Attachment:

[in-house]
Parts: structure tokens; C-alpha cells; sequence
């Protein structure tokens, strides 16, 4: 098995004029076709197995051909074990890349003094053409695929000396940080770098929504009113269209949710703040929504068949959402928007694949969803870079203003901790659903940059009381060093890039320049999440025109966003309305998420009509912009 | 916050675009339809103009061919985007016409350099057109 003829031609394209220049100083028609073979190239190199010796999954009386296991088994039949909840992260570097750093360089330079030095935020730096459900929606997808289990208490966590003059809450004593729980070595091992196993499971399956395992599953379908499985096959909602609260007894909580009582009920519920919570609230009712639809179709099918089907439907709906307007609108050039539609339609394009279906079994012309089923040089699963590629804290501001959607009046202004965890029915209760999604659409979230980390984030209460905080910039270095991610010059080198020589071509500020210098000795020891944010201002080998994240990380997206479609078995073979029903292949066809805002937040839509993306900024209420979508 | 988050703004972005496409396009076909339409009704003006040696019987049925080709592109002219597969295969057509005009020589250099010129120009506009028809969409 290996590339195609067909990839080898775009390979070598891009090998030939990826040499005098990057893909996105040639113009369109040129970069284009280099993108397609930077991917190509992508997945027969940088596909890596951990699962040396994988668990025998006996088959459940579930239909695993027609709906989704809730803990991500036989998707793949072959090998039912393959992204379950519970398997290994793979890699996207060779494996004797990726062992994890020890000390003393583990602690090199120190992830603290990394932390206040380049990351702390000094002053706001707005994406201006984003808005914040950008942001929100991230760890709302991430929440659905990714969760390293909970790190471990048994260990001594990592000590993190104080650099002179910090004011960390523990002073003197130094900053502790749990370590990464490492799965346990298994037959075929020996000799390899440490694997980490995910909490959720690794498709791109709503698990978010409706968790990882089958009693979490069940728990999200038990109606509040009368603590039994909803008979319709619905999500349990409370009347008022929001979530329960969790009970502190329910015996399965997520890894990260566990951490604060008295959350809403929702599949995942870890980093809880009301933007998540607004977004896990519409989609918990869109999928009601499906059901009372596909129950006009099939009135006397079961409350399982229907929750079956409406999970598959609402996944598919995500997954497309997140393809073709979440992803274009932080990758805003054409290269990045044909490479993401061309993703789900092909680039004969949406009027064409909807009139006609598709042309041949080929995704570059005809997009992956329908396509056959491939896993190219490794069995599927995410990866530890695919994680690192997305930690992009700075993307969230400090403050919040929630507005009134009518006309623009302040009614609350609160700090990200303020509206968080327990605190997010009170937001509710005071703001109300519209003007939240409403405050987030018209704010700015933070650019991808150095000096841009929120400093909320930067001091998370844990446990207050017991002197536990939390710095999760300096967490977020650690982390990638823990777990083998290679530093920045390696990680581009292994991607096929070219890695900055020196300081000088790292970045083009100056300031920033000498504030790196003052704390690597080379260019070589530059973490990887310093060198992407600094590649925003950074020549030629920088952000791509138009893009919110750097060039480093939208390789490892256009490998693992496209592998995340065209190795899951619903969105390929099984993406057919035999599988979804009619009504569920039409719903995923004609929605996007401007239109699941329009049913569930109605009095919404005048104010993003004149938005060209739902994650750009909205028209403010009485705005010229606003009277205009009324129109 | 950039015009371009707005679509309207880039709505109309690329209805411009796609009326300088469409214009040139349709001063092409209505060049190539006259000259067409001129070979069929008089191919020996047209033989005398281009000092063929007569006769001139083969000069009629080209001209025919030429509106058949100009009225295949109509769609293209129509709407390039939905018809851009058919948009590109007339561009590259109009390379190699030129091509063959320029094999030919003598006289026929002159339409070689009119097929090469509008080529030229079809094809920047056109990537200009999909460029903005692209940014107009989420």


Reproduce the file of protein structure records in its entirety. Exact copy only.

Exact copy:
[in-house]
Parts: structure tokens; C-alpha cells; sequence
């Protein structure tokens, strides 16, 4: 098995004029076709197995051909074990890349003094053409695929000396940080770098929504009113269209949710703040929504068949959402928007694949969803870079203003901790659903940059009381060093890039320049999440025109966003309305998420009509912009 | 916050675009339809103009061919985007016409350099057109 003829031609394209220049100083028609073979190239190199010796999954009386296991088994039949909840992260570097750093360089330079030095935020730096459900929606997808289990208490966590003059809450004593729980070595091992196993499971399956395992599953379908499985096959909602609260007894909580009582009920519920919570609230009712639809179709099918089907439907709906307007609108050039539609339609394009279906079994012309089923040089699963590629804290501001959607009046202004965890029915209760999604659409979230980390984030209460905080910039270095991610010059080198020589071509500020210098000795020891944010201002080998994240990380997206479609078995073979029903292949066809805002937040839509993306900024209420979508 | 988050703004972005496409396009076909339409009704003006040696019987049925080709592109002219597969295969057509005009020589250099010129120009506009028809969409 290996590339195609067909990839080898775009390979070598891009090998030939990826040499005098990057893909996105040639113009369109040129970069284009280099993108397609930077991917190509992508997945027969940088596909890596951990699962040396994988668990025998006996088959459940579930239909695993027609709906989704809730803990991500036989998707793949072959090998039912393959992204379950519970398997290994793979890699996207060779494996004797990726062992994890020890000390003393583990602690090199120190992830603290990394932390206040380049990351702390000094002053706001707005994406201006984003808005914040950008942001929100991230760890709302991430929440659905990714969760390293909970790190471990048994260990001594990592000590993190104080650099002179910090004011960390523990002073003197130094900053502790749990370590990464490492799965346990298994037959075929020996000799390899440490694997980490995910909490959720690794498709791109709503698990978010409706968790990882089958009693979490069940728990999200038990109606509040009368603590039994909803008979319709619905999500349990409370009347008022929001979530329960969790009970502190329910015996399965997520890894990260566990951490604060008295959350809403929702599949995942870890980093809880009301933007998540607004977004896990519409989609918990869109999928009601499906059901009372596909129950006009099939009135006397079961409350399982229907929750079956409406999970598959609402996944598919995500997954497309997140393809073709979440992803274009932080990758805003054409290269990045044909490479993401061309993703789900092909680039004969949406009027064409909807009139006609598709042309041949080929995704570059005809997009992956329908396509056959491939896993190219490794069995599927995410990866530890695919994680690192997305930690992009700075993307969230400090403050919040929630507005009134009518006309623009302040009614609350609160700090990200303020509206968080327990605190997010009170937001509710005071703001109300519209003007939240409403405050987030018209704010700015933070650019991808150095000096841009929120400093909320930067001091998370844990446990207050017991002197536990939390710095999760300096967490977020650690982390990638823990777990083998290679530093920045390696990680581009292994991607096929070219890695900055020196300081000088790292970045083009100056300031920033000498504030790196003052704390690597080379260019070589530059973490990887310093060198992407600094590649925003950074020549030629920088952000791509138009893009919110750097060039480093939208390789490892256009490998693992496209592998995340065209190795899951619903969105390929099984993406057919035999599988979804009619009504569920039409719903995923004609929605996007401007239109699941329009049913569930109605009095919404005048104010993003004149938005060209739902994650750009909205028209403010009485705005010229606003009277205009009324129109 | 950039015009371009707005679509309207880039709505109309690329209805411009796609009326300088469409214009040139349709001063092409209505060049190539006259000259067409001129070979069929008089191919020996047209033989005398281009000092063929007569006769001139083969000069009629080209001209025919030429509106058949100009009225295949109509769609293209129509709407390039939905018809851009058919948009590109007339561009590259109009390379190699030129091509063959320029094999030919003598006289026929002159339409070689009119097929090469509008080529030229079809094809920047056109990537200009999909460029903005692209940014107009989420």